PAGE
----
Hello, my name is James. I'm an IT Manager, specialising in Windows Server, Software Development (.Net) and SQL Database Design & Administration.

SQL Server Migration and Upgrade – Success

Over the past few months the IT Team have been preparing for one of our most ambitious upgrades of our infrastructure, not because of what we were trying to achieve, but the work needed to get us there.

Our newly retired database server happened to also be a file server, DNS, DHCP and WINS server as well as a Domain Controller. For most small businesses, this was reasonably normal to have a server fulfilling multiple roles – it was a bleak outlook for the team however, as because of the multi-role nature of the server, we’d have to rebuild and redeploy all of our in-house software to point to a new database. This was near enough 100 projects, services and websites needing attention.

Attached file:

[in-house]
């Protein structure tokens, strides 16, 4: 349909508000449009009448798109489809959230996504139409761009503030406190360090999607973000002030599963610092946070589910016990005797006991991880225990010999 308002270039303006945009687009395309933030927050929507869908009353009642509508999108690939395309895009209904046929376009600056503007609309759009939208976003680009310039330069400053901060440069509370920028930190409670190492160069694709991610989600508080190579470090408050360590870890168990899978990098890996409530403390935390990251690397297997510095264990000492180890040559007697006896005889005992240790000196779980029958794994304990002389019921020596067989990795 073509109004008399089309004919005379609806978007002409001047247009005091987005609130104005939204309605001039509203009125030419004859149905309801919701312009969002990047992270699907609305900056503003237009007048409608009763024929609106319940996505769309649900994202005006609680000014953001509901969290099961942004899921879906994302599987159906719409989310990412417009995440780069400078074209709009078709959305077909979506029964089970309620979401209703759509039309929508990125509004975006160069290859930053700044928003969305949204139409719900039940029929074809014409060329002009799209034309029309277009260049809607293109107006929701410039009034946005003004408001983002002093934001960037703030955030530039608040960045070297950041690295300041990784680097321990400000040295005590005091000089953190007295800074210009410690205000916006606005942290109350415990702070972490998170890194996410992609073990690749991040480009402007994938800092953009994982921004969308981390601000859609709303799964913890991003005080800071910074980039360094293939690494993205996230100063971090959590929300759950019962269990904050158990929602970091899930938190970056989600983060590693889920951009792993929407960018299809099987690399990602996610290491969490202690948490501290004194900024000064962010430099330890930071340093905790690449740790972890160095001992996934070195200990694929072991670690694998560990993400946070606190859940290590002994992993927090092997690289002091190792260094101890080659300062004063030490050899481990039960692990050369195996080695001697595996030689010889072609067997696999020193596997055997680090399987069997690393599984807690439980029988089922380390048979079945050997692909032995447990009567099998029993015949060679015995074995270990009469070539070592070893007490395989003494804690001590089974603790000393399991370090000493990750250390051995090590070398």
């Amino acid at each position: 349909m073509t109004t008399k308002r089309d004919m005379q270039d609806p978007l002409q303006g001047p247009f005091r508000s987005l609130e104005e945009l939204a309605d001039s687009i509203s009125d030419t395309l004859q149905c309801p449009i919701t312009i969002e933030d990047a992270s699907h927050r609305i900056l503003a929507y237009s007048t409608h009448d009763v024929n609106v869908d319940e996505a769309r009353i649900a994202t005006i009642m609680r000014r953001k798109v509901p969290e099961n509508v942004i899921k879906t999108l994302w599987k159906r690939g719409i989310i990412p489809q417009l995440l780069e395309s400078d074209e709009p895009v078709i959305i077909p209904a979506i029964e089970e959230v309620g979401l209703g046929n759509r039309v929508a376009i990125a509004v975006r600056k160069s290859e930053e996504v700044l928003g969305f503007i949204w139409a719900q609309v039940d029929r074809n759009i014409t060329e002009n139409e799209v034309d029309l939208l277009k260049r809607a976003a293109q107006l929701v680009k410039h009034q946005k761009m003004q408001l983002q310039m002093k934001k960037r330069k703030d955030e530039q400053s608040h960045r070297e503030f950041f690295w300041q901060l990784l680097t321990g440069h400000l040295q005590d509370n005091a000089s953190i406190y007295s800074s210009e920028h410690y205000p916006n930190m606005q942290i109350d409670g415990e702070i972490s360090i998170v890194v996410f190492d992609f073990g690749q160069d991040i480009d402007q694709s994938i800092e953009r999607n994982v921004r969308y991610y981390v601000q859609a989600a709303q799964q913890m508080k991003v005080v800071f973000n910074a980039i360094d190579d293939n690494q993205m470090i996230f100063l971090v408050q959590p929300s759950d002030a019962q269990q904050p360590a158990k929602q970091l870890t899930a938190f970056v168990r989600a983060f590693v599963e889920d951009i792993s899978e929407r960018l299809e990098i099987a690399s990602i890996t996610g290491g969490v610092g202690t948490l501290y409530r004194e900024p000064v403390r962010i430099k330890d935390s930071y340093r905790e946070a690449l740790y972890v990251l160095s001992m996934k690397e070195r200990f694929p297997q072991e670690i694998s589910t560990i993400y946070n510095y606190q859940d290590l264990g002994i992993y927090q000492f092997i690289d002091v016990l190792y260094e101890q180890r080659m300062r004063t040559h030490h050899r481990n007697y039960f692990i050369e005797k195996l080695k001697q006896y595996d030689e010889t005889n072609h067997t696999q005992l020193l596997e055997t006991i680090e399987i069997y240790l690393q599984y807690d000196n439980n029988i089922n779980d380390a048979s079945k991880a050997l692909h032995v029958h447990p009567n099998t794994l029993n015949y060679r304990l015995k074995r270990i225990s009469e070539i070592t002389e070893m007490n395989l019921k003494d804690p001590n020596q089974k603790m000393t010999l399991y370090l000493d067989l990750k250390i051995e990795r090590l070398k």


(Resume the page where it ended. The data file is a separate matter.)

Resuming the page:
Back in late 2011 when the server was first commissioned, we estimated it would be good for 70 – 100 users, allowing comfortably for a 100% growth of the business from the 38 users at the time. From a software development point of view, the concept of having to go through a migration to a new server is not something that was ever discussed. We were content to have our connection strings within our applications name the server directly.

Hindsight. Well… you know the saying.

Fast forward to the present, 202 active users were hitting our database, file services, authentication on a daily basis, and I had to spend a long time babysitting the server into reasonably smooth running – watching closely for long running processes and coming up with clever, slicker ways of running the queries to squeeze out that last extra bit of performance – deadlocks, blocked processes and slower responses were becoming the norm and action was urgently needed.

Our new server was racked and ready to be used some months ago, it runs SQL Server 2014, has 50% more cores, 50% more RAM and we hope will see us through another 3 years.